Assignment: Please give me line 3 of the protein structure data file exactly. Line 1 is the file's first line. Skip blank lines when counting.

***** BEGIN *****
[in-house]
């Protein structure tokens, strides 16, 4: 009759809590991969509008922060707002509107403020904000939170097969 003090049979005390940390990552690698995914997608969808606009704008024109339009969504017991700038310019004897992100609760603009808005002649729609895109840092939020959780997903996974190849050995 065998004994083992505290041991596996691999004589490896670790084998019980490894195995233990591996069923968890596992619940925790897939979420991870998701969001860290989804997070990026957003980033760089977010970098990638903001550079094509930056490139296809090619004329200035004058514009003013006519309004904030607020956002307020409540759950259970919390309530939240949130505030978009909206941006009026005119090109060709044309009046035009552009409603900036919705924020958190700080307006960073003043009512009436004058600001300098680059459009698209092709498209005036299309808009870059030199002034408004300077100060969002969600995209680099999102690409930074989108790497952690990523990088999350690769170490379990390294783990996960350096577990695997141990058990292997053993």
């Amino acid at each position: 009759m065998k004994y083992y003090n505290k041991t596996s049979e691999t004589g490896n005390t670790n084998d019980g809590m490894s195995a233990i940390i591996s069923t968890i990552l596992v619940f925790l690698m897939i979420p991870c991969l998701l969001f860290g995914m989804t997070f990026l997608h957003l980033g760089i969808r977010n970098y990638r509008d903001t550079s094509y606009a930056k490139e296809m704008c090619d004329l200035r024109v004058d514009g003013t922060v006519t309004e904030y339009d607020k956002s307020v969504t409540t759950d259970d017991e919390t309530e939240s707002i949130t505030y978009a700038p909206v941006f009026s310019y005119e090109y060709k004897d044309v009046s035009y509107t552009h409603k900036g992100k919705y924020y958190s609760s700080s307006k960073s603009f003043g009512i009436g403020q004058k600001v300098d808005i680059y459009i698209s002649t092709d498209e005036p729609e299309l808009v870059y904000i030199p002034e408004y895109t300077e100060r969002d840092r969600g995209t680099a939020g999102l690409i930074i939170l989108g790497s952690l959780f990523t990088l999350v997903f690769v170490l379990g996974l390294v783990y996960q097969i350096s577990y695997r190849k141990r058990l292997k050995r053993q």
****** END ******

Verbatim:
């Amino acid at each position: 009759m065998k004994y083992y003090n505290k041991t596996s049979e691999t004589g490896n005390t670790n084998d019980g809590m490894s195995a233990i940390i591996s069923t968890i990552l596992v619940f925790l690698m897939i979420p991870c991969l998701l969001f860290g995914m989804t997070f990026l997608h957003l980033g760089i969808r977010n970098y990638r509008d903001t550079s094509y606009a930056k490139e296809m704008c090619d004329l200035r024109v004058d514009g003013t922060v006519t309004e904030y339009d607020k956002s307020v969504t409540t759950d259970d017991e919390t309530e939240s707002i949130t505030y978009a700038p909206v941006f009026s310019y005119e090109y060709k004897d044309v009046s035009y509107t552009h409603k900036g992100k919705y924020y958190s609760s700080s307006k960073s603009f003043g009512i009436g403020q004058k600001v300098d808005i680059y459009i698209s002649t092709d498209e005036p729609e299309l808009v870059y904000i030199p002034e408004y895109t300077e100060r969002d840092r969600g995209t680099a939020g999102l690409i930074i939170l989108g790497s952690l959780f990523t990088l999350v997903f690769v170490l379990g996974l390294v783990y996960q097969i350096s577990y695997r190849k141990r058990l292997k050995r053993q």